from you. Don’t wait until you are dying to tell people you love them. While it may lend itself to a more dramatic flair, I don’t recommend it. They say college will be the best time in your life. While it has been incredible, despite everything I’ve been through, I refuse to believe that lie. If this is the best, that means when I walk that stage on Friday, nothing in my life will amount to more than my experiences here and nothing in my future can live up to these last few moments. I don’t want to look back on my life, cataloging and critiquing my chapters, ranking the “best” and “most memorable” moments against the “worst.” I want to look on my life knowing that happiness came from the totality of it all, not the bits and pieces — happiness through the worst and the best of circumstances. I am a nostalgic person, but sometimes that can be a poison. Graduation is teaching me to drop the golden-age thinking — the past isn’t better than the future and the future isn’t better than the past. Life is always going to be hard, but it is also always going to be beautiful and an adventure. While I am, of course, sad to leave A&M — a semester early, too — I now know that life isn’t a series of moments but it is cohesion, linked together to form solidarity.




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Mackenzie Mullis is a senior English major and lifestyles editor for The Battalion.


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page 8 tuesday 12.9.2013

Loftin Continued from page 7

in general, has a huge impact on families,” Loftin said. Loftin recalled his experience with the single mother of a student who had committed suicide. Loftin said the student had no Aggie background before coming here, and his mother, who came to College Station alone for the Silver Taps honoring her son, looked lost and had no real knowledge of Aggie culture. “I don’t think her grief was lessened, but she shared it with 10,000 people,” Loftin said. “That was very special.” Social media as a means of connecting with students Loftin said the central focus of his job is the students. “It’s very easy, as an administrator, to forget why you are here,” Loftin said. “You get caught in the minutia of the day, there’s always problems to solve. My days are long and complicated and not fun all the time, but I hope I am remembered as a person who loved students.” Having once been a student at Texas A&M, Loftin said he felt he didn’t have any means of directly communicating with the president during his undergraduate career. “My president was Earl Rudder,” Loftin said. “Famous iconic president here at Texas A&M, but someone I never met. I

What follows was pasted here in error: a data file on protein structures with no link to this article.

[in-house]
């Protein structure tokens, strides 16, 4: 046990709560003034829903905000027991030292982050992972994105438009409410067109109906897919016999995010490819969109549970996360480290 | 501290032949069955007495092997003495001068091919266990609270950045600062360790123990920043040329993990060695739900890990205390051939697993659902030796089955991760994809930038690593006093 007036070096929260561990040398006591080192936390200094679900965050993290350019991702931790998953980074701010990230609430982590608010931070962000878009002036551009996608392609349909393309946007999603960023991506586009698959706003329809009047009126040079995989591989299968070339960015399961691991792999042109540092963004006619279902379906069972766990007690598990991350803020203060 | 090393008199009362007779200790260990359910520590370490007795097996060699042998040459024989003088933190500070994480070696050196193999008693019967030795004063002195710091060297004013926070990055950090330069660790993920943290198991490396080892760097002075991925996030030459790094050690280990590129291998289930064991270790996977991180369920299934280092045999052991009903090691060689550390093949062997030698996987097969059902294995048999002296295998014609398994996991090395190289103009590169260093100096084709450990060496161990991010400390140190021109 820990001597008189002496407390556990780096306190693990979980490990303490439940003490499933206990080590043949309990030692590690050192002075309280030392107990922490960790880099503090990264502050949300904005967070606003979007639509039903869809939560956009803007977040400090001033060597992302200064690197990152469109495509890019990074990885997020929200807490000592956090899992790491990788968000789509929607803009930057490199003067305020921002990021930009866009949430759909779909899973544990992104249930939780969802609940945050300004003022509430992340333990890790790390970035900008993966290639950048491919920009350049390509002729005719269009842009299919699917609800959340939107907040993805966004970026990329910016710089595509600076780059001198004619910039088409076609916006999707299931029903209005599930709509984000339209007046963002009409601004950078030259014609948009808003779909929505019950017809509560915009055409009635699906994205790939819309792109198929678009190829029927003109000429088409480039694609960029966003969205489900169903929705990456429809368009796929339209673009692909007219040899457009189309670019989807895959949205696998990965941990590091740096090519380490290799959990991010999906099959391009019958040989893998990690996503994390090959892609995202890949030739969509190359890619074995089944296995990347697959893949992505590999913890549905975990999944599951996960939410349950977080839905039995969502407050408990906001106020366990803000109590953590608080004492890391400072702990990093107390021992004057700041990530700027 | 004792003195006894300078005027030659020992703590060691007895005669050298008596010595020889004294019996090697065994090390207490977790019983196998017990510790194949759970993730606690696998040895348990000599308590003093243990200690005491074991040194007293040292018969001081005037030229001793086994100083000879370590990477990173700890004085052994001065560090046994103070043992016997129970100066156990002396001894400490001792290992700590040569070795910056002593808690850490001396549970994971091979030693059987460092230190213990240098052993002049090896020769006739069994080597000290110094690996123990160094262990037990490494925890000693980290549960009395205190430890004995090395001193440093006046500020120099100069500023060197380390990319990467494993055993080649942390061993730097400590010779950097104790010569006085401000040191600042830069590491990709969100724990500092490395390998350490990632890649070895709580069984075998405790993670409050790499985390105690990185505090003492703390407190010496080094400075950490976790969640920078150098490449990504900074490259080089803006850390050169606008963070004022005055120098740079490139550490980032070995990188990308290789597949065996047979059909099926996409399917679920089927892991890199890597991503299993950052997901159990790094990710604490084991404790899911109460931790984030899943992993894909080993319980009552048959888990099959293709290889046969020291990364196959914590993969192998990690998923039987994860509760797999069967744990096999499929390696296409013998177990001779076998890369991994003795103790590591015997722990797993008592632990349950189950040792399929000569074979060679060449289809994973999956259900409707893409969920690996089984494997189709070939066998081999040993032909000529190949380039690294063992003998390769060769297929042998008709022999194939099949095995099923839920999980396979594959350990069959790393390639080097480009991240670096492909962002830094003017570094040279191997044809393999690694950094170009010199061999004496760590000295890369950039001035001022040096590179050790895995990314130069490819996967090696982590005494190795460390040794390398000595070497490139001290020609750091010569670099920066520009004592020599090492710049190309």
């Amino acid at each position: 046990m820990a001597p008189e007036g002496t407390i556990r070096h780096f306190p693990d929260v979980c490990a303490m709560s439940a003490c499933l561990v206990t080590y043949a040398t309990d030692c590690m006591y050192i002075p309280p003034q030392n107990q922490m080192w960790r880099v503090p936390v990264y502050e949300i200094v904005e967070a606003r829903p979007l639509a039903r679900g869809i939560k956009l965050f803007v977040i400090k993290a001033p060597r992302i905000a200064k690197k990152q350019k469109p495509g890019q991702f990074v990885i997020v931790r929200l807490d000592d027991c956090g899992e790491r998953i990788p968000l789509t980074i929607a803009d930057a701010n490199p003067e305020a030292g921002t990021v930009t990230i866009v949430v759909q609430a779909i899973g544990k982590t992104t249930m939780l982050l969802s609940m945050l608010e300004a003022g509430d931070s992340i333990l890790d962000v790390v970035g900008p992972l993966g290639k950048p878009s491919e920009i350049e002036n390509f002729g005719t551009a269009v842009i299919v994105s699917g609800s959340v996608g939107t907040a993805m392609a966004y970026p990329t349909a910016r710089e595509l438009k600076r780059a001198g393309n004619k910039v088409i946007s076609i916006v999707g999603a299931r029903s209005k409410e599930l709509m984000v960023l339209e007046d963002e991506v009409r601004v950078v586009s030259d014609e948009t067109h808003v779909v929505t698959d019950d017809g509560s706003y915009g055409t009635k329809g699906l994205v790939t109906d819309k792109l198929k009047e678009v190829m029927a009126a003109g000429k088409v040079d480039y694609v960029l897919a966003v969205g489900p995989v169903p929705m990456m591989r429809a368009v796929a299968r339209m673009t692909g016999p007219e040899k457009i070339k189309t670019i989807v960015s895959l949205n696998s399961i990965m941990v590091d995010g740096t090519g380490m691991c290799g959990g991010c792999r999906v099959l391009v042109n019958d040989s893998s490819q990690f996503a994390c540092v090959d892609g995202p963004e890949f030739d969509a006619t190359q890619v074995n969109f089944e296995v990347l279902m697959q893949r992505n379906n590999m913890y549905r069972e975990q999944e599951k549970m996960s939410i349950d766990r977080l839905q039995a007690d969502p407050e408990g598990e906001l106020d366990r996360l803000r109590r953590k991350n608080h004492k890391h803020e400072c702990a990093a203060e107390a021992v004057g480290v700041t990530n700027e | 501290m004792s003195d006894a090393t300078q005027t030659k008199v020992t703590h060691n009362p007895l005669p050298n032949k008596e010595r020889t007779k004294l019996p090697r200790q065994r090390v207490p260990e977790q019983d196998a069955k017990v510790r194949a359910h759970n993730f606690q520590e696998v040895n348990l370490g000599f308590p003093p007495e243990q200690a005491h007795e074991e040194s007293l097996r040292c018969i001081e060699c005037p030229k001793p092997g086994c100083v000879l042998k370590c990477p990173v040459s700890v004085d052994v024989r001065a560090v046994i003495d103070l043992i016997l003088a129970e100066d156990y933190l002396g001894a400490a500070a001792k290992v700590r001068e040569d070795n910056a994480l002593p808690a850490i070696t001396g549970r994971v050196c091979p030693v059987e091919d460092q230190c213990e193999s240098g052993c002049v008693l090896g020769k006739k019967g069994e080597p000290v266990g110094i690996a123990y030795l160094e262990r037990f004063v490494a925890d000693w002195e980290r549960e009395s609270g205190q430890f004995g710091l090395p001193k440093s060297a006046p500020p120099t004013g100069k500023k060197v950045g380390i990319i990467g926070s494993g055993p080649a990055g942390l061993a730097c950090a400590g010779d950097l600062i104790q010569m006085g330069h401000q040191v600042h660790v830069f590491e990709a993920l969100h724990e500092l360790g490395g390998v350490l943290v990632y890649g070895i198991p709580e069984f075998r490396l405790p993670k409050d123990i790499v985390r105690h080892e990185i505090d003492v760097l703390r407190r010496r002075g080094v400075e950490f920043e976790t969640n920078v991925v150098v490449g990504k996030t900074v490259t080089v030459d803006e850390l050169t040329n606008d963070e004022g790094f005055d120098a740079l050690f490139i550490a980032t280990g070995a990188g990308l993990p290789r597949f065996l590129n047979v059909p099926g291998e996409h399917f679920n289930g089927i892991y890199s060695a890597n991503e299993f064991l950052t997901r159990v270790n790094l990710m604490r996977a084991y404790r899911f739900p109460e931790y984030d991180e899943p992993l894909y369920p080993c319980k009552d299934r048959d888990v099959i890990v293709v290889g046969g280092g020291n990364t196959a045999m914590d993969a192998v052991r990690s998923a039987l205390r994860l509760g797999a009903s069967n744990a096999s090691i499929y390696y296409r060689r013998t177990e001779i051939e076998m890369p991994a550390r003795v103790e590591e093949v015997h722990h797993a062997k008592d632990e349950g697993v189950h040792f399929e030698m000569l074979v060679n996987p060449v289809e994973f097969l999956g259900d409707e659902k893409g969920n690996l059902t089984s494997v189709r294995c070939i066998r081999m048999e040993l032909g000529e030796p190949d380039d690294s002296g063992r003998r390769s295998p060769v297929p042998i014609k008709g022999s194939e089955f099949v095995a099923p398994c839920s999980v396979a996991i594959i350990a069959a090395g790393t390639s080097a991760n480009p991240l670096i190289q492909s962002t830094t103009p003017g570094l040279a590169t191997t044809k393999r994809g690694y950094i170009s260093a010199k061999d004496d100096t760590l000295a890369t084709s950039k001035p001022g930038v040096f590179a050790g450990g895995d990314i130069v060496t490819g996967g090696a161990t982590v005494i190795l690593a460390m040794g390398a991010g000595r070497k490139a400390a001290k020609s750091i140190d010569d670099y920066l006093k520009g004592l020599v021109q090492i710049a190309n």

thebattalion never met Earl Rudder and I never dreamed of going up to him and saying, ‘General Rudder, could I have a picture?’” As president, Loftin said he promised himself he would be accessible and advances in social media allowed him the opportunity to keep that promise. “I follow quite a few students,” Loftin said. “There are typically around 60-70 students that I follow at any one time and they range from freshmn through graduate professional students in all kinds of majors, so that’s very deliberate. I don’t pick people in a totally systematic way, but I do have systematic approaches to picking a random bunch within each of these kinds of categories.” In any spare moment throughout the day — between meetings, or in the elevator — Loftin said he is constantly checking social media. From tweets about water leaks and bus service issues to course and faculty concerns, Loftin said he has found that following Twitter allows him to see the University through the students’ eyes in a way that is otherwise impossible. “Now, 95 percent of your tweets are not about that,” Loftin said. “They’re fairly personal, I don’t worry about that, but maybe five percent of what I see looking through the Twitter feed, every now and then, is valuable to me because it lets me know what is going on campus as you see it, not as an administrator would see it. That’s very important, so I know oftentimes